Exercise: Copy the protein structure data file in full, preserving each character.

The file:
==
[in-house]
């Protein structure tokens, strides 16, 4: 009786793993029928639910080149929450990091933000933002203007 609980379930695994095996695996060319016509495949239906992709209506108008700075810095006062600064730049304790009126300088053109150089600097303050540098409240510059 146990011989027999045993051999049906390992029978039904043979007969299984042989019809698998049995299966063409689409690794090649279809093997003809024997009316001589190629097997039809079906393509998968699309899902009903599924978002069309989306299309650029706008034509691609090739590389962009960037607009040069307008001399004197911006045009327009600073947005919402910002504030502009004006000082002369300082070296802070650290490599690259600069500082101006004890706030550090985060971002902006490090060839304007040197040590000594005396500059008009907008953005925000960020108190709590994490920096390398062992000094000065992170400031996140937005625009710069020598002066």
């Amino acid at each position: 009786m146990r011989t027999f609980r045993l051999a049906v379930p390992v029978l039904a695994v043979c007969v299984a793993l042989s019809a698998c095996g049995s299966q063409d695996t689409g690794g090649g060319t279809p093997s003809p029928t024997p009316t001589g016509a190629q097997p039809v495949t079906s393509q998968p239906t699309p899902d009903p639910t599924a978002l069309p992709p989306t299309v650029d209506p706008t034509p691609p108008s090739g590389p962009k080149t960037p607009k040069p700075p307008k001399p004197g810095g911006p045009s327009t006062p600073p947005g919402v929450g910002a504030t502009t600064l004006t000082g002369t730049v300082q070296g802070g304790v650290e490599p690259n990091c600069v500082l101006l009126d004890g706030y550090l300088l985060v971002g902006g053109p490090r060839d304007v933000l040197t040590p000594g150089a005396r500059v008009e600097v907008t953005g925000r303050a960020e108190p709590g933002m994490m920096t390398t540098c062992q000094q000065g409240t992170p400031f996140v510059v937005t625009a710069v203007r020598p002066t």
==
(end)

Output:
[in-house]
């Protein structure tokens, strides 16, 4: 009786793993029928639910080149929450990091933000933002203007 609980379930695994095996695996060319016509495949239906992709209506108008700075810095006062600064730049304790009126300088053109150089600097303050540098409240510059 146990011989027999045993051999049906390992029978039904043979007969299984042989019809698998049995299966063409689409690794090649279809093997003809024997009316001589190629097997039809079906393509998968699309899902009903599924978002069309989306299309650029706008034509691609090739590389962009960037607009040069307008001399004197911006045009327009600073947005919402910002504030502009004006000082002369300082070296802070650290490599690259600069500082101006004890706030550090985060971002902006490090060839304007040197040590000594005396500059008009907008953005925000960020108190709590994490920096390398062992000094000065992170400031996140937005625009710069020598002066």
């Amino acid at each position: 009786m146990r011989t027999f609980r045993l051999a049906v379930p390992v029978l039904a695994v043979c007969v299984a793993l042989s019809a698998c095996g049995s299966q063409d695996t689409g690794g090649g060319t279809p093997s003809p029928t024997p009316t001589g016509a190629q097997p039809v495949t079906s393509q998968p239906t699309p899902d009903p639910t599924a978002l069309p992709p989306t299309v650029d209506p706008t034509p691609p108008s090739g590389p962009k080149t960037p607009k040069p700075p307008k001399p004197g810095g911006p045009s327009t006062p600073p947005g919402v929450g910002a504030t502009t600064l004006t000082g002369t730049v300082q070296g802070g304790v650290e490599p690259n990091c600069v500082l101006l009126d004890g706030y550090l300088l985060v971002g902006g053109p490090r060839d304007v933000l040197t040590p000594g150089a005396r500059v008009e600097v907008t953005g925000r303050a960020e108190p709590g933002m994490m920096t390398t540098c062992q000094q000065g409240t992170p400031f996140v510059v937005t625009a710069v203007r020598p002066t």